Samantha Garstin Yoga / Logo

Playing Catch-Up with Equality

How many ‘get back in the kitchen’ style jokes have you had in your adult life?

Maybe it was the generation I was born in to or just the things that I was exposed to when I was younger. It was still quite a male-dominated world at the beginning of the '80s and I am not sure I realised that.

There are numerous well-meant jokes and comments said between friends and even family that continue to compound harmful and hurtful stereotypes.

There was a lot of talk about women's rights but how much had really changed? It was more just the beginning of a dialogue that was to set a course for a more equal world.

However, the problem I have noticed is the residual mindset passed down from older generations. As I meet younger women and listen to how they speak about their place in the world, I am surprised by how differing this is to what I grew up to understand.

I feel like I am playing catch up to something I never knew was happening. I wonder how many other women my age are also doing the same? How many of the jokes said in jest have fed into your subconscious to further define your role as a woman.

Young woman today are taught to hear things that I don’t. There is such inequality in so many off the cuff remarks that I have become accustomed to. I don’t even recognise as being unequal.

For example;

  • You’re not like other women
  • She is the best female DJ I've ever seen
  • Women are just naturally really good at multi-tasking, that’s why they do most of the organising at home.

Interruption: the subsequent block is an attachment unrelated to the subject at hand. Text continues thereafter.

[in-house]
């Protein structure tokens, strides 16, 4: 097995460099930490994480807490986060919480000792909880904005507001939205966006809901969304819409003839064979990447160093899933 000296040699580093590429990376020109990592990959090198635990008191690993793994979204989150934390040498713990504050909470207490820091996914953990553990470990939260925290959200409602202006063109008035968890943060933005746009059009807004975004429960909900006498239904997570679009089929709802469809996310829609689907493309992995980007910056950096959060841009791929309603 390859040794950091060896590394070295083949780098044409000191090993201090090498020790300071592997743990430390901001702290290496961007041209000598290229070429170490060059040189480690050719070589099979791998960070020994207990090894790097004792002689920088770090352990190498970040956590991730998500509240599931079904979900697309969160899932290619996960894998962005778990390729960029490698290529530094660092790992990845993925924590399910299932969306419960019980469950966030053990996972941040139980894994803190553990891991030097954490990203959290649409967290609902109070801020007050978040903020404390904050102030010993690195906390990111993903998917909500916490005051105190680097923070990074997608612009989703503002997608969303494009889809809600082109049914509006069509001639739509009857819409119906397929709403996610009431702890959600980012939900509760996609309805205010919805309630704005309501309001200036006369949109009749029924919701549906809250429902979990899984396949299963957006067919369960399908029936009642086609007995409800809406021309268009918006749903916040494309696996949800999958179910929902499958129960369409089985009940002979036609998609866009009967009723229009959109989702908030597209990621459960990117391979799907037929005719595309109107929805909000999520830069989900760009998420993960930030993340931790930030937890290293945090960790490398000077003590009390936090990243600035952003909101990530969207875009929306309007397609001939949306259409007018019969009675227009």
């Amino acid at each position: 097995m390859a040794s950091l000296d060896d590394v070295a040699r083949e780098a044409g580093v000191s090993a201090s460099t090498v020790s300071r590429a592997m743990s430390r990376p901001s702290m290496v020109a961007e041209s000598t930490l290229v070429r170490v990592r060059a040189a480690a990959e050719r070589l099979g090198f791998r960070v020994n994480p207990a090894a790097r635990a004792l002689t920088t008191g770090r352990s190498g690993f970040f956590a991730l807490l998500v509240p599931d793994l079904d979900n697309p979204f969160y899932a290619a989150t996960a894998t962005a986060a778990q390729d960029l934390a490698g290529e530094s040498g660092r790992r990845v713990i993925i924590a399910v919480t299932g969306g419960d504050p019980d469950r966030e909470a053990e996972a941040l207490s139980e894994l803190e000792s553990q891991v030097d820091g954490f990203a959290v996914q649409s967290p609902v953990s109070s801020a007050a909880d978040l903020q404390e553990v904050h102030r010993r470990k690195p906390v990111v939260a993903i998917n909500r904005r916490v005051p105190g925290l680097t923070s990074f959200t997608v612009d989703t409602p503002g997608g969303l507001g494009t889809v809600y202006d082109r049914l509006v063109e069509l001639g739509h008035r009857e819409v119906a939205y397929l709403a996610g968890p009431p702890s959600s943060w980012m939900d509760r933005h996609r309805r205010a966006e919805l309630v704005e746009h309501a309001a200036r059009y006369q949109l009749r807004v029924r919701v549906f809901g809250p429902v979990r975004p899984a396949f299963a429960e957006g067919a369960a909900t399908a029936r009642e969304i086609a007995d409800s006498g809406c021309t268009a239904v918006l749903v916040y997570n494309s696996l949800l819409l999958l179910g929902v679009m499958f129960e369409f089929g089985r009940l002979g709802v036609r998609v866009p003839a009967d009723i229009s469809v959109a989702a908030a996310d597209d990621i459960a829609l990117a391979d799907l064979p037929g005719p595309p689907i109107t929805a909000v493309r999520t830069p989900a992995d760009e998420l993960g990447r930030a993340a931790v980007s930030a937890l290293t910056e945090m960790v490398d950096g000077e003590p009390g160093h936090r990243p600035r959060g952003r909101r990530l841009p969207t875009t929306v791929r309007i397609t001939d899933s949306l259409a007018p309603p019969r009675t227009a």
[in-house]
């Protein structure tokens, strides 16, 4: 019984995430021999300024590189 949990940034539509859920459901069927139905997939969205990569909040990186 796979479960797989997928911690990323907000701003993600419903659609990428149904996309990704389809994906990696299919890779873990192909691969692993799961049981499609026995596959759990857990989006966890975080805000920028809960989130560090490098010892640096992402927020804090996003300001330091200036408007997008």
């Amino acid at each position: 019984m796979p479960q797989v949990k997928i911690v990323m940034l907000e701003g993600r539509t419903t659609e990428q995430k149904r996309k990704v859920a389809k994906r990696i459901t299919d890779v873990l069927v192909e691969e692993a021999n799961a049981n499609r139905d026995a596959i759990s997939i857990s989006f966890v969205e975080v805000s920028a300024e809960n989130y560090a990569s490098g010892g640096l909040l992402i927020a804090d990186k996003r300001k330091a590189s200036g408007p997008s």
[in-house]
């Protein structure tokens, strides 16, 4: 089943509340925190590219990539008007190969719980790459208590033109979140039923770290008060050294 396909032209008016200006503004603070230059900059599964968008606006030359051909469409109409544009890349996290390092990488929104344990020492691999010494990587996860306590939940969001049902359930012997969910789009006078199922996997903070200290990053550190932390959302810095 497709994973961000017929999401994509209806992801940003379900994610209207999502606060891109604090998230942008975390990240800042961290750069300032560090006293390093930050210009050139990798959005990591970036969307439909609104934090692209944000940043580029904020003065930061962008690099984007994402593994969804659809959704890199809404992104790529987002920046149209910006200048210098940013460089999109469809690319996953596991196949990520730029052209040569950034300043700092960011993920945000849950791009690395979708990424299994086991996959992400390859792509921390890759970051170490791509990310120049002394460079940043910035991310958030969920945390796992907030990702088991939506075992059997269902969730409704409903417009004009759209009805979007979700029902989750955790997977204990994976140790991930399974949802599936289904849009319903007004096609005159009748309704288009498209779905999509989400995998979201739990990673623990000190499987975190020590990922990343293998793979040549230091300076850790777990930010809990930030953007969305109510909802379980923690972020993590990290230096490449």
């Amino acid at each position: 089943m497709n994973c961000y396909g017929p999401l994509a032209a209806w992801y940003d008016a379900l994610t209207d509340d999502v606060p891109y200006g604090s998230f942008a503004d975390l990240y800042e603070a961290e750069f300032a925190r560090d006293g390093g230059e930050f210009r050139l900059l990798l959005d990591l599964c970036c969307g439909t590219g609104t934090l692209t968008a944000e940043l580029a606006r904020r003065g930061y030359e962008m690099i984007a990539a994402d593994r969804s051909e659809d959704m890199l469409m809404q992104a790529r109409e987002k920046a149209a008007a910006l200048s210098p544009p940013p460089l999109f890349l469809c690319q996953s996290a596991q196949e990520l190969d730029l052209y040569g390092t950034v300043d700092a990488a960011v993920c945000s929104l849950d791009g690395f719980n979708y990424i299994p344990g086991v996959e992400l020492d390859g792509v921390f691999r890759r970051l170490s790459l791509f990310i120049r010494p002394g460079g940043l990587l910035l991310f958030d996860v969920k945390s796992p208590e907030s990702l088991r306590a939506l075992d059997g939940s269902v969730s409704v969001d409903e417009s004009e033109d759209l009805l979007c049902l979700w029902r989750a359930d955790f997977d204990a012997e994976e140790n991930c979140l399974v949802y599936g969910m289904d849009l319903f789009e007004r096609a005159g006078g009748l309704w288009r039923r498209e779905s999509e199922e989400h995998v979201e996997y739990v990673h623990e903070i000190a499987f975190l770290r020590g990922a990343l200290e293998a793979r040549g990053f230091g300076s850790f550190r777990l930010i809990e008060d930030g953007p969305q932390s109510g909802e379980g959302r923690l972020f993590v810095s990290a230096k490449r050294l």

It took me a while to work out why some of these statements are in-equal, I was surprised at myself. I thought I was aware in terms of my rights. I started to listen differently to things I hear and it's like I'm tuned in on a new frequency.

These comments and jokes will take a few more generations to die out until true equality prevails, for men and women. There are equally the same damaging comments for men, instilling in them they must be the provider, or young boys when are told to be 'the man of the house' when Dad goes out.

For every derogative comment about women there is a flip side that also goes to define what a mans role is 'supposed' to be. How many times has your man been handed the bill when you were the one paying? It just reinforces to men that they must 'Provide'.

We need to learn to hear those comments when said to us. Stop allowing them to compound an image of how a bygone society feels we should be or behave.

Equally, we need to stop segregating ourselves from each other. The idea of a 'Boys' holiday makes me furious. The thought that I might not be able to attend because I have a vagina just fills me with rage. However, I would totally get the concept of a bunch of old mates rekindling the old days. It's all in the phasing.

It's a huge subject and this is only a tiny space. We are not going to fix it all in these few paragraphs. However, what we can do is cultivate awareness of how we speak to each other. Being aware of the expectations we have on those around us and understanding where those expectations came from. Are they based on societal pressures or outdated gender roles? Are they your words or archaic phrases that continue to repress?

Equality is a two-way street we are not fighting for women to become the dominant gender. We are fighting for an equal society. Where judgements are passed on our individual merits.

Our biggest strength as individuals is our voice. We all have the opportunity to use that strength for the greater good. It's up to you to change the way the world talks.

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